Mike Pence's Stance On Climate Change Could Spell Trouble For Environmentalists

In an effort to drum up support among conservative Republicans and add some political experience to his presidential election ticket, presumptive Republican nominee Donald Trump named Indiana Gov. Mike Pence as his running mate via Twitter on Friday. The announcement kicked off a frenzy of getting-to-know-you research as Trump's supporters — and critics — attempted to learn more about the policies and ideology of Pence, a politician relatively unknown outside his home state. Known for his conservative policies, Pence and Trump share similar viewpoints on quite a few subjects. But where does Pence, Trump's vice president, stand on climate change?

Like Trump, Pence does not believe in climate change. The Indiana governor has denied the scientific findings behind global warming multiple times. While serving as a member of the House of Representatives in 2009, Pence told MSNBC's Chris Matthews he felt the scientific community was growing skeptical of global warming during an interview on Hardball with Chris Matthews. "I think the science is very mixed on the subject of global warming," Pence said. "On the global warming issue, I know that in the mainstream media, Chris, there is a denial of the growing skepticism in the scientific community about global warming."

Not surprisingly, it wasn't the first time Pence had publicly come out against the science behind climate change. In an op-ed on his congressional campaign website dug up by Buzzfeed, which Pence reportedly wrote more than a decade ago, the Indiana politician was much more outright in his denial of climate change. "Global warming is a myth," Pence wrote. "Just like the 'new ice age' scare of the 1970's, the environmental movement has found a new chant for their latest 'chicken little' attempt to raise taxes and grow centralized governmental power. The chant is 'the sky is warming! the sky is warming!'"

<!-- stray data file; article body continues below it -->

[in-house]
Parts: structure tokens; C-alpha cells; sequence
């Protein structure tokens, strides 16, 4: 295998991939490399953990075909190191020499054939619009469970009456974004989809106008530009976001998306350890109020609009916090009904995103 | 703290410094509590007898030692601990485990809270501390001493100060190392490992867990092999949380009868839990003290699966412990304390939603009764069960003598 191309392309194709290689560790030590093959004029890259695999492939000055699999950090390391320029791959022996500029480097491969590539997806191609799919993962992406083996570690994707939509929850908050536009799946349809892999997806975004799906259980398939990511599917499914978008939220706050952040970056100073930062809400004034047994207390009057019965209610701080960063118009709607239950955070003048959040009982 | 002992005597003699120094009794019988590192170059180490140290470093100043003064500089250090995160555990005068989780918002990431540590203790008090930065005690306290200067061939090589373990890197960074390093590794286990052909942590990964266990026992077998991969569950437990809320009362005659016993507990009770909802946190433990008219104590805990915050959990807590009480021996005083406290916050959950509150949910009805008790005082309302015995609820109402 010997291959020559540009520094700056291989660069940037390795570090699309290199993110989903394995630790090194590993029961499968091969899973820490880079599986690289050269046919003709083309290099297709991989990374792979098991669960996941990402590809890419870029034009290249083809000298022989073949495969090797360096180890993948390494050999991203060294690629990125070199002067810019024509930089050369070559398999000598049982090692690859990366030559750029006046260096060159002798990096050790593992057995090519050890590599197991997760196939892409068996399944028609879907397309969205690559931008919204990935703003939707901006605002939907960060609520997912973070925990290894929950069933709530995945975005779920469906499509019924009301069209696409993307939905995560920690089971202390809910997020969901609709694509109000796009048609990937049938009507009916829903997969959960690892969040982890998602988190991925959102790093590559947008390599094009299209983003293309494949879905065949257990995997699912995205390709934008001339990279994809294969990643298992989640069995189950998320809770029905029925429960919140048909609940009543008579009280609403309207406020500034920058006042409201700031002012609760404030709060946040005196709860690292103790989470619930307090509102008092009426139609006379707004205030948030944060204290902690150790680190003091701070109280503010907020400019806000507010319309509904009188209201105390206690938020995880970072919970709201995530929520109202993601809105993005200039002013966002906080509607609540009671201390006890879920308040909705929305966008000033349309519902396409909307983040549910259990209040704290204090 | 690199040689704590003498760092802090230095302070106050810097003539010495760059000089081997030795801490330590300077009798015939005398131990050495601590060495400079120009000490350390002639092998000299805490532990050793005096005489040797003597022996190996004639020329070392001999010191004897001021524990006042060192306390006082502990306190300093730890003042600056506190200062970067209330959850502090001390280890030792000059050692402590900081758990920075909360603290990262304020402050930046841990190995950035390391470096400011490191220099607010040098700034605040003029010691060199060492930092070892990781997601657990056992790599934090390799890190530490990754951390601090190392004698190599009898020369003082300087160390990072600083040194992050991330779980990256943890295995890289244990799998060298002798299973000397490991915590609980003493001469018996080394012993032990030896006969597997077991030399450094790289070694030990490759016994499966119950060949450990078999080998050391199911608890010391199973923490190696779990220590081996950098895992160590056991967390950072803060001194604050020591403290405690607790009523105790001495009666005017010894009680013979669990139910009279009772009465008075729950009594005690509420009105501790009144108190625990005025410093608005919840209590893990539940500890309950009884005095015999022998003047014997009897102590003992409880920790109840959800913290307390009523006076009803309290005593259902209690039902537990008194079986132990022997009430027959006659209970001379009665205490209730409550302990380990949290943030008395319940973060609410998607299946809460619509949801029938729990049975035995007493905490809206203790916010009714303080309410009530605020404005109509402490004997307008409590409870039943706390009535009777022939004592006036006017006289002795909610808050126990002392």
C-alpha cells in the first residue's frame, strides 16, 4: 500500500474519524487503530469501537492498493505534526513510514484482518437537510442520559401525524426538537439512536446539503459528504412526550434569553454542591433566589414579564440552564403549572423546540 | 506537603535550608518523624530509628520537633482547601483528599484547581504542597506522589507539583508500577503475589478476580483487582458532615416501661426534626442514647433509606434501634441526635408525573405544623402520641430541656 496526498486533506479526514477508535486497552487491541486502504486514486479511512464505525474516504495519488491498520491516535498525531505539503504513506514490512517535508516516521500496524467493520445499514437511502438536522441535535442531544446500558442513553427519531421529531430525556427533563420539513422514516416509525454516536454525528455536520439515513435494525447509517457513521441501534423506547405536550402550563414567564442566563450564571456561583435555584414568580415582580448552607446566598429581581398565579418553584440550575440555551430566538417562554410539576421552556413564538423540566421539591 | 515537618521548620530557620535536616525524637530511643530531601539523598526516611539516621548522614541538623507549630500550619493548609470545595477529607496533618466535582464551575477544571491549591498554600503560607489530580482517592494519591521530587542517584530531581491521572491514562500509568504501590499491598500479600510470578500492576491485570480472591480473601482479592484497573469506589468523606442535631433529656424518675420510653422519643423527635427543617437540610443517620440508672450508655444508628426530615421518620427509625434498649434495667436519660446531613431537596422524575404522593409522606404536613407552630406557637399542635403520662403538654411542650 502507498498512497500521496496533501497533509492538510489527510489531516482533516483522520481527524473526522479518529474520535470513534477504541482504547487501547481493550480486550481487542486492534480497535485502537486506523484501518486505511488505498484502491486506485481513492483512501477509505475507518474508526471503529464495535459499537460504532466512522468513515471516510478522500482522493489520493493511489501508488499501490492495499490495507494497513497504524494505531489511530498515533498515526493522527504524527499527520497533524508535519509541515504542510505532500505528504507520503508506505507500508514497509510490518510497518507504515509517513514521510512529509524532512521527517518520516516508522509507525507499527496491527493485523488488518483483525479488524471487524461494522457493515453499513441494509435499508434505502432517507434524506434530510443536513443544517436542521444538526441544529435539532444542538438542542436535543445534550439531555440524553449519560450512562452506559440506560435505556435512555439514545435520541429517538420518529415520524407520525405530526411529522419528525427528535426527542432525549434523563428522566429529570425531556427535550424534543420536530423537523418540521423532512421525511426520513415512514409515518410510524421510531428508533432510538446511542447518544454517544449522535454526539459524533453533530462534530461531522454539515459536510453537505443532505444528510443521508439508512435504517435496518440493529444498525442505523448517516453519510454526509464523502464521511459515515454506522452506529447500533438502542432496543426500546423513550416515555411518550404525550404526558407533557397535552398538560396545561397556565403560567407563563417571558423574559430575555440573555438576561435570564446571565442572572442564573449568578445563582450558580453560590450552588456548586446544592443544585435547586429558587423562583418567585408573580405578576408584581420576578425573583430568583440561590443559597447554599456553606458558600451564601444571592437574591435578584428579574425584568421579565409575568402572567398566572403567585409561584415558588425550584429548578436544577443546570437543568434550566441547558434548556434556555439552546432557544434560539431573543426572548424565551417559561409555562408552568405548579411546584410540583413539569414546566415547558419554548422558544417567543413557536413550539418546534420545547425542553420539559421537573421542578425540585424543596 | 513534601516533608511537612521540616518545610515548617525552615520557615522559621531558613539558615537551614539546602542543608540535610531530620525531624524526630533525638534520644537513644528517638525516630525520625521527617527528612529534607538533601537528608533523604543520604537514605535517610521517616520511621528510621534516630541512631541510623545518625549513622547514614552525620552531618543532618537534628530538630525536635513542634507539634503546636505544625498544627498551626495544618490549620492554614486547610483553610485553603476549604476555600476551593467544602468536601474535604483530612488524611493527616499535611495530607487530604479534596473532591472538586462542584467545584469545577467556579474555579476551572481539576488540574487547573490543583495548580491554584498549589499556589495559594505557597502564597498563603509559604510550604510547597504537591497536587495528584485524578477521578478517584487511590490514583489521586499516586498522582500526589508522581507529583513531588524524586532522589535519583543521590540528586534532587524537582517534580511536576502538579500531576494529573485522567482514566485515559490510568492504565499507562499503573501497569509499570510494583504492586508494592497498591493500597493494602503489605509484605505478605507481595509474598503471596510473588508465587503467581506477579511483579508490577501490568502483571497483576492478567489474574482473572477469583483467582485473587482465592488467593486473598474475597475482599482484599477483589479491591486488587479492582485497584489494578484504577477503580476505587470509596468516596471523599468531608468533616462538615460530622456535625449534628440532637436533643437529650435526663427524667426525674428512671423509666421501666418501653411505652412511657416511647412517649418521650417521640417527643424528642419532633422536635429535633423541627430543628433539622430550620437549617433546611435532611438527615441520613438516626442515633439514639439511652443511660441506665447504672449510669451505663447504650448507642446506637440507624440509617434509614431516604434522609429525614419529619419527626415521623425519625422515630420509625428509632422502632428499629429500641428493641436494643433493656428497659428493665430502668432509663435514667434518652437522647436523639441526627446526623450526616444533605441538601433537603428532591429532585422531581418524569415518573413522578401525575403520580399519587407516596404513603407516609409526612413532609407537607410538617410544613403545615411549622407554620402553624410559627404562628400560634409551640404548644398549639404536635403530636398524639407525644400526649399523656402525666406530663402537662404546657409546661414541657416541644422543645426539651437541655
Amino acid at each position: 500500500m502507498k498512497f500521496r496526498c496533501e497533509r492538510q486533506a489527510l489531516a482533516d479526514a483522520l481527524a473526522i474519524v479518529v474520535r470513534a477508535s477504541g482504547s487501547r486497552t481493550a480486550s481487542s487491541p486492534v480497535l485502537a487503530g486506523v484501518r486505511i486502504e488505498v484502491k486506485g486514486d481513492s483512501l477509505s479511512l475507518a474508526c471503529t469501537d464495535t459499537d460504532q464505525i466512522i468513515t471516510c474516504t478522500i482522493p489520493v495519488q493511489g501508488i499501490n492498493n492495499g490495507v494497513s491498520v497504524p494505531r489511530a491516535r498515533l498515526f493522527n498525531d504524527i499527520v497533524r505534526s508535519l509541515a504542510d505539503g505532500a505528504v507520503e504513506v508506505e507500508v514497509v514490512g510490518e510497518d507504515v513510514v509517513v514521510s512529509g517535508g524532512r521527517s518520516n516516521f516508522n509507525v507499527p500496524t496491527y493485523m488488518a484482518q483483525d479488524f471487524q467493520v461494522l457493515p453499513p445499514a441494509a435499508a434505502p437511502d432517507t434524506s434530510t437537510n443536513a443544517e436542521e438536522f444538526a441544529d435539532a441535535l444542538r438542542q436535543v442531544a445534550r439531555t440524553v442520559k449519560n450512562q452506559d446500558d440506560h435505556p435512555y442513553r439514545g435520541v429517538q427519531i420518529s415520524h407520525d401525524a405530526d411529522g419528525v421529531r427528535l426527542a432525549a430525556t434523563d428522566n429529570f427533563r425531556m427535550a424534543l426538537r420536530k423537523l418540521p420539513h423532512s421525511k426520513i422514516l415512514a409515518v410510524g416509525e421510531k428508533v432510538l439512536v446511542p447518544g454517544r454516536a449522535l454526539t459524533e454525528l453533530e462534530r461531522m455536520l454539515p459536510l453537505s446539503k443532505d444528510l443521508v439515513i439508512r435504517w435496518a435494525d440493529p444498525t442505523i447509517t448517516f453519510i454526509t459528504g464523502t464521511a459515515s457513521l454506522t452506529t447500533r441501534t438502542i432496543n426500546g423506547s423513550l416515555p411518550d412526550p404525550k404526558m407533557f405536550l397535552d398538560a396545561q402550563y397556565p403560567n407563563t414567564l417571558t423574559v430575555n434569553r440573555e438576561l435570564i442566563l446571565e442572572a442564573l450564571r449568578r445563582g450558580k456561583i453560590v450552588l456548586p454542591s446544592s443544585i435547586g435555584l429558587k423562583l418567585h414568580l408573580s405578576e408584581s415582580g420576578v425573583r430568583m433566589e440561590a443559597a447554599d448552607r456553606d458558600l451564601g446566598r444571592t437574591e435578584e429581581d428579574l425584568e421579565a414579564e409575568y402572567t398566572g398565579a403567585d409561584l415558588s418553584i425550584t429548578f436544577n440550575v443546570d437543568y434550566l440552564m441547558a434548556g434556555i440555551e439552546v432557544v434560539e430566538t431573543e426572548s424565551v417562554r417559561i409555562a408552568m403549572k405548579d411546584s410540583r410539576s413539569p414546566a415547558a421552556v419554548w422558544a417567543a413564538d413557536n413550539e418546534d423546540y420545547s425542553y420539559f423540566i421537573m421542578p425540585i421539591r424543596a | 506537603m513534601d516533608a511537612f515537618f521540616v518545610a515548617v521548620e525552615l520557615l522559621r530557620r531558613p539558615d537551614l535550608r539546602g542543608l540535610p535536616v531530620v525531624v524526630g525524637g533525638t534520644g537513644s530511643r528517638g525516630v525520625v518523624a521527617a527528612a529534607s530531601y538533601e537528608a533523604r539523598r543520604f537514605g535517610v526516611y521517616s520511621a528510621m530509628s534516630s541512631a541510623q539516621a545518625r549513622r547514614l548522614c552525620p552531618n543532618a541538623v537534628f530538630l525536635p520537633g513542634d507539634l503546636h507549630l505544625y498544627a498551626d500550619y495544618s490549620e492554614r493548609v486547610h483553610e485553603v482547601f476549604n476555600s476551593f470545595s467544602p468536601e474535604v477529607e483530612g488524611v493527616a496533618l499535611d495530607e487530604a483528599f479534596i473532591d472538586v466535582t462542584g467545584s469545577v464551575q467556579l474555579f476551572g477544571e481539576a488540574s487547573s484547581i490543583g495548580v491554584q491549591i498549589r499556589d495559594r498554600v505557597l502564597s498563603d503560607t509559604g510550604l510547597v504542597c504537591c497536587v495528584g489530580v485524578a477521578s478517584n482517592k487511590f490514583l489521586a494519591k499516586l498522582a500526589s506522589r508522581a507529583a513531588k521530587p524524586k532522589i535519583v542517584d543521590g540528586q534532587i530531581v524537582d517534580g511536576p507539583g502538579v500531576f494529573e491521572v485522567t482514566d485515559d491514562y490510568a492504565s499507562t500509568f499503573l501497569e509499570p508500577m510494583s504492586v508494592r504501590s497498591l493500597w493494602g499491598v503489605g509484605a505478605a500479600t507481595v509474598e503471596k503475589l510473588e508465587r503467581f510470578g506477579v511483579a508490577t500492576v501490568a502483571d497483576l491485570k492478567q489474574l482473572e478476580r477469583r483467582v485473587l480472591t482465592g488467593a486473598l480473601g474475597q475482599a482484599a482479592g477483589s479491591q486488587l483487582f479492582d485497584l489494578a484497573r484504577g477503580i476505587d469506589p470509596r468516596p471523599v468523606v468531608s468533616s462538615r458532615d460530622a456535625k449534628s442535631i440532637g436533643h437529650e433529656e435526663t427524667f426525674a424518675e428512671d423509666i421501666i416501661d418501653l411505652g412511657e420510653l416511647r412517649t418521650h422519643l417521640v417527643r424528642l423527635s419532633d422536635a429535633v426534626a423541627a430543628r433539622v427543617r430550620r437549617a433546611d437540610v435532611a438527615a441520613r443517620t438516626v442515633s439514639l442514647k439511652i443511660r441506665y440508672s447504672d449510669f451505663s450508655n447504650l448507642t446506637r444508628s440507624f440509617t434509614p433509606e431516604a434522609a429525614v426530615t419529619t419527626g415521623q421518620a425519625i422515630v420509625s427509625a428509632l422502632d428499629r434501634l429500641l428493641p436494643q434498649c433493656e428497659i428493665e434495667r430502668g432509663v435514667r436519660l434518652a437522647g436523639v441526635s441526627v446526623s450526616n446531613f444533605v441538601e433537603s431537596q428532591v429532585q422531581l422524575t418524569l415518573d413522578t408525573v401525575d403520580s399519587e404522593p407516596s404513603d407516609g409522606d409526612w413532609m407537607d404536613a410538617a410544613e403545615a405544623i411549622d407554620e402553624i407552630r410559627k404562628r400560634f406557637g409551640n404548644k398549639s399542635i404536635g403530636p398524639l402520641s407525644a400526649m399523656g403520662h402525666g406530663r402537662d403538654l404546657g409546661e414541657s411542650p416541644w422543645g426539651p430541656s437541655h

According to Indiana's the Star Press, Pence largely dismissed global warming as a theory, telling the paper in 2003, "The theory of global warming is just that – a theory." Although Pence backed away from denying climate change outright when he became governor of Indiana, he continued to express doubt about the subject's scientific findings 12 years later. "The governor continues to keep an open mind about the science behind the cause of climate change but does not believe that it has been fully resolved yet," the State Press reports his press secretary, Kara Brooks, said in 2015. That same year, Pence openly opposed Obama's Clean Power Plan, which aimed to regulate carbon emissions from power plants, on the basis it would drive up energy costs.

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Both NASA and nearly two dozen Indiana scientists, however, beg to differ. "Multiple studies published in peer-reviewed scientific journals show that 97 percent or more of actively publishing climate scientists agree: Climate-warming trends over the past century are extremely likely due to human activities," NASA has concluded. In 2015, a group of scientists in Indiana penned an open letter to Pence to urge the state governor to reconsider his opinion on the matter. "The basic science of climate change is settled," they wrote. "Changes in the carbon dioxide concentration strongly influence Earth’s climate. In the past century, the carbon dioxide concentration of the atmosphere has increased by 30 percent."

While many Republicans are hoping Pence will bring level-headed legislative experience to Trump's White House bid, critics are concerned about how Pence's stance on climate change might drive Trump's policy.